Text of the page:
Unifor wants Canada to become a major manufacturer of electric vehicles, but it might need major investments from automakers and parts companies throughout the supply chain in order to make that happen.
That, in part, is due to trade, said Kristin Dziczek, vice-president of industry, labour and economics at the Center for Automotive Research in Ann Arbor, Michigan. Pure battery-electric vehicles, for instance, have “among the lowest” North American content of all models sold in the market, potentially making it difficult for automakers to build them in Canada and still comply with the new United States-Mexico-Canada Agreement (USMCA).
In theory, this is the USMCA and its increased regional content requirements working as designed, by incentivizing automakers and suppliers to build more parts and batteries locally to support greater EV adoption.
But if automakers still are not able to meet the USMCA’s regional content requirements, they will need to pay tariffs to move vehicles across the border. Considering most vehicles assembled in Canada are shipped to the United States, automakers in some cases might decide it makes more sense to build in the U.S. and pay tariffs on a much smaller number of exported vehicles.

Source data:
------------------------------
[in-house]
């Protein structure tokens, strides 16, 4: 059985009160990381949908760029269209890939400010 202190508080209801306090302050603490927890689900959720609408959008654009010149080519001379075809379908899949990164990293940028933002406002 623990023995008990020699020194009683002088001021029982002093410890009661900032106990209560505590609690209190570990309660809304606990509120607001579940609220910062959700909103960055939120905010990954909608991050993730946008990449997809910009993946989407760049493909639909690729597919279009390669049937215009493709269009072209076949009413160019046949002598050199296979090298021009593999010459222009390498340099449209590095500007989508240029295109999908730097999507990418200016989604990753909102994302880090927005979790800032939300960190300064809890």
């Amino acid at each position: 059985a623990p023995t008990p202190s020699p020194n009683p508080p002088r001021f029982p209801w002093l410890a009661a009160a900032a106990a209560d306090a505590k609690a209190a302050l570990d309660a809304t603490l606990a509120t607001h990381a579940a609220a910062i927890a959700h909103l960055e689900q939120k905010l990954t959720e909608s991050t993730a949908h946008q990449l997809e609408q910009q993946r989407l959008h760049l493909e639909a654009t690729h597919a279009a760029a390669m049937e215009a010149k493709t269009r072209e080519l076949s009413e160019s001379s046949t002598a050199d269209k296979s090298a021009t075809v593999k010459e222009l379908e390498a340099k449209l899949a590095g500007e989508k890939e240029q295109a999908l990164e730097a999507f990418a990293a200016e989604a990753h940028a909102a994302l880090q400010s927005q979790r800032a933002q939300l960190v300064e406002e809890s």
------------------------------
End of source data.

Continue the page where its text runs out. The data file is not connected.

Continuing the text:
“Just make it a few hundred miles south of where you are in Canada and you don’t have to pay a tariff and content levels to meet” for vehicles sold there, she said.
So if Unifor is serious about wanting EV production in Canada — or even more hybrid production — it will need to convince automakers that it will be viable to do so. And that will likely require massive investments not only at assembly plants but also at the factories that supply them.
Take Ford, for example. Unifor, currently bargaining with Ford for a new contract, is seeking production for its Oakville, Ont., plant, which will reportedly no longer make the Edge crossover beyond 2023. If the union wants Ford to build a hybrid there, for instance, the company might also want to make an investment in its Windsor-Essex engine operations to support that.
“That will be an interesting side of this,” Dziczek said. “Are they going to push for the BEV or the hybrids for the assembly plants? And then what do you do about Windsor-Essex and [General Motors’ engine plant in] St. Catharines?”
Unifor President Jerry Dias during a news conference last week urged the federal and Ontario governments to help attract the investments it wants. He called on the federal government, in particular, to draw from funds for strategic innovation and green infrastructure to incentivize automakers to make EV investments in Canada.
“If you’re talking about a transformation and green technology and a transformation to the future,” Dias said, “what better industry to start with than your No. 1 manufacturing industry?”
Dias sees green vehicle production as critical to Canadian auto manufacturing’s long-term viability.
“If you don’t get in on the ground floor with the investments, you are going to be left out in the cold in the long term. And we have no interest in being left out,” he said.
Time will tell how successful the union is. Its contracts with the Detroit 3 automakers expire on Sept. 21.